More pregnant women taking high blood pressure drugs, yet safety unclear
- Nearly 5 percent of pregnant women take high blood pressure drugs — some that may have harmful effects — and the number is increasing.
- Research is urgently needed on which antihypertensive drugs are safe during pregnancy and how to use them.
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DALLAS, Sept. 10, 2012 — Nearly 5 percent of pregnant women are prescribed drugs to treat high blood pressure, including some drugs that aren’t considered safe for mothers or their babies, according to new research in the American Heart Association’s journal Hypertension.
Use of high blood pressure drugs during pregnancy is becoming increasingly common, said Brian T. Bateman, M.D., lead author and Assistant Professor of anesthesia at Harvard Medical School in Boston, Mass.
“While we know high blood pressure, or hypertension, occurs in about 6 percent to 8 percent of all pregnancies, we know little about how women and their doctors treat the condition,” he said.
Researchers studied a database of more than 1 million Medicaid patients, of whom 48,453 (4.4 percent) filled prescriptions for high blood pressure drugs during their pregnancies.
- Antihypertensive drug use increased from 3.5 percent to 4.9 percent between 2000 and 2006.
- Antihypertensive drug users were older than non-users, more likely to have diabetes or kidney disease, and more likely to be Caucasian or African-American than Hispanic or Asian.
- Nearly 2 percent of pregnant women filled prescriptions for these drugs during the first trimester; 1.7 percent during the second trimester; and 3.2 percent during the third trimester.
- The drugs prescribed included ACE inhibitors and angiotensin receptor blockers — both of which have been shown in studies to have harmful side effects during pregnancy.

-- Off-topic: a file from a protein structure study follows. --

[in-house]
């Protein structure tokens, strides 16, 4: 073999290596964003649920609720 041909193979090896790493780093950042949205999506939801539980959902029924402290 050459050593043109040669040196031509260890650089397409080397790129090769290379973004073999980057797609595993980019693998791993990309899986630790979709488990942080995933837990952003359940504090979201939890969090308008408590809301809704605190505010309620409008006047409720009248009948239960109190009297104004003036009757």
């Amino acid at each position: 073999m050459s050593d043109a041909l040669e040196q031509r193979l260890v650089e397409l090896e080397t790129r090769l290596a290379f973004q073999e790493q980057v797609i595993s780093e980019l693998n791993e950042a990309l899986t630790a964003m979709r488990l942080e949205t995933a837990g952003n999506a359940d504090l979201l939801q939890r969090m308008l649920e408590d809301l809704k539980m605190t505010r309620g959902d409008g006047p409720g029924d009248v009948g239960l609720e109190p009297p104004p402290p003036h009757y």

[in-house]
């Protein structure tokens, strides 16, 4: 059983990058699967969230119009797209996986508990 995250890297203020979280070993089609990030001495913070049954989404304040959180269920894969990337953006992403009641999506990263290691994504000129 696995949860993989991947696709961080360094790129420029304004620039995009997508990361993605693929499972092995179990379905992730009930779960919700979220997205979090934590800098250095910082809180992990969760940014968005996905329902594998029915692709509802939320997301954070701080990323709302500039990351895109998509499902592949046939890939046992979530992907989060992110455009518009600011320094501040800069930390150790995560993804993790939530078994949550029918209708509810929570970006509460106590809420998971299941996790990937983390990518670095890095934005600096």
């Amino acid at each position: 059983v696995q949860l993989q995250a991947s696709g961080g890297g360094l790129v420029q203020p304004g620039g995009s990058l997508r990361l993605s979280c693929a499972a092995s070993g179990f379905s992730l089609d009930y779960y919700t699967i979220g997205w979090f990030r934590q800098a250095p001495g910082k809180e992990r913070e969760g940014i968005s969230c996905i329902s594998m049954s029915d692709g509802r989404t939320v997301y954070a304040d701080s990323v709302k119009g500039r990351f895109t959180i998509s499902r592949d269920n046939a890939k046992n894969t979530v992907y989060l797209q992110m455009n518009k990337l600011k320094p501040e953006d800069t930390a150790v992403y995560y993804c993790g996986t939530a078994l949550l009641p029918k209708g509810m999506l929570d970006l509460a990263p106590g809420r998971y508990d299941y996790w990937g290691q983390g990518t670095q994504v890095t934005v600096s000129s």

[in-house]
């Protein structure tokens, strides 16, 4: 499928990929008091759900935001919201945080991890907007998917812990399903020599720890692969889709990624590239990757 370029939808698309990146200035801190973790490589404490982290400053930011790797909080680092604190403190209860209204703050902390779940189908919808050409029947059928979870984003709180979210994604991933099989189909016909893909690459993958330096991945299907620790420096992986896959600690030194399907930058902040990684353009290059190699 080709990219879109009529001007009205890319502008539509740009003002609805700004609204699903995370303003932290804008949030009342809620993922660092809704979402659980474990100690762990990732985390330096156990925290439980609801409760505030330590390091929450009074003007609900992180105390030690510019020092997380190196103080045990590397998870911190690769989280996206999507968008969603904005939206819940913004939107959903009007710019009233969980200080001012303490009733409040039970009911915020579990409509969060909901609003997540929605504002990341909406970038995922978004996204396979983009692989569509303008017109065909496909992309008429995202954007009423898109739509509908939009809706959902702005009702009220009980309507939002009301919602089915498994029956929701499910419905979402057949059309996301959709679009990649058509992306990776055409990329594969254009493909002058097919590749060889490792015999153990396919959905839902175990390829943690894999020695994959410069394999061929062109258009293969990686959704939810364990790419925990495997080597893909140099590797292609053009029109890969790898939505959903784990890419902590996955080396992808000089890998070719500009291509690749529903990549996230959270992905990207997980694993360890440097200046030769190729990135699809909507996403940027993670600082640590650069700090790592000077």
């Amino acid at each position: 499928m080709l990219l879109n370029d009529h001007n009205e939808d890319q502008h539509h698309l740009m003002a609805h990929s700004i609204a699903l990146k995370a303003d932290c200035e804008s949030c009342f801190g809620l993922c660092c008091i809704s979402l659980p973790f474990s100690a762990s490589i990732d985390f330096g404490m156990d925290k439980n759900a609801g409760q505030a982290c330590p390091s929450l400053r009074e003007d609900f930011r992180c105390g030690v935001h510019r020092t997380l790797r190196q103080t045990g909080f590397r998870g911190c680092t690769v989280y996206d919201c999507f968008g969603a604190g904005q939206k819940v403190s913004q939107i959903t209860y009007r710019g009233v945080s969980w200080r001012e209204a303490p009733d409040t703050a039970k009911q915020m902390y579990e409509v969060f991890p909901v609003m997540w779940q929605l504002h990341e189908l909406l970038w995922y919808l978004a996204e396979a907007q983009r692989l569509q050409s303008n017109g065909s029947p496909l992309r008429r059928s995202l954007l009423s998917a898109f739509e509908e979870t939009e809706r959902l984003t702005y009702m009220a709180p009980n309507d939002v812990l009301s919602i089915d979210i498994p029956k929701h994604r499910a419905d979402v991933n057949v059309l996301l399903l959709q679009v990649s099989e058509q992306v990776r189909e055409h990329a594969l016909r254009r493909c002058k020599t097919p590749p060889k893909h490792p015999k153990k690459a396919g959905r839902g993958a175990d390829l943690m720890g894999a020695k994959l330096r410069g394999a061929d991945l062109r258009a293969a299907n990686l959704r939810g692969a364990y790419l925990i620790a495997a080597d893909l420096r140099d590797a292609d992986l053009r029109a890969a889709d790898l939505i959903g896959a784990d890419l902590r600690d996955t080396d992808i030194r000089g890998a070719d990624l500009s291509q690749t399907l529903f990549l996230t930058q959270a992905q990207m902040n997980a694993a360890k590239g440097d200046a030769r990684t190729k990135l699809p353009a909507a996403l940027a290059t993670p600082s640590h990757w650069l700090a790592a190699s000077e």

Limited information is available about which antihypertensive drugs are safest and most effective for treating high blood pressure during pregnancy, Bateman said. In general, methyldopa and labetalol are the recommended antihypertensives for use during pregnancy. More research on which antihypertensives to prescribe during pregnancy and how to use them safely is urgently needed, he said.
“We know from reports that a number of harmful effects can occur from using ACE inhibitors or angiotensin receptor blockers, especially during the second and third trimester,” Bateman said. “These drugs can cause poor growth, kidney problems and even death of the newborn. If women are taking one of these blood pressure medications and they become pregnant or plan to do so, they and their doctors should discuss treatment choices during pregnancy.”
Co-authors are Sonia Hernandez-Diaz, M.D., Dr.P.H.; Krista F. Huybrechts, M.S., Ph.D.; Kristin Palmsten, M.S.; Helen Mogun, M.S.; Jeffrey L. Ecker, M.D. and Michael A. Fischer, M.D., M.S. Author disclosures are on the manuscript.
The National Institutes of Health funded the study. For more information, visit American Heart Association about high blood pressure and pregnancy.
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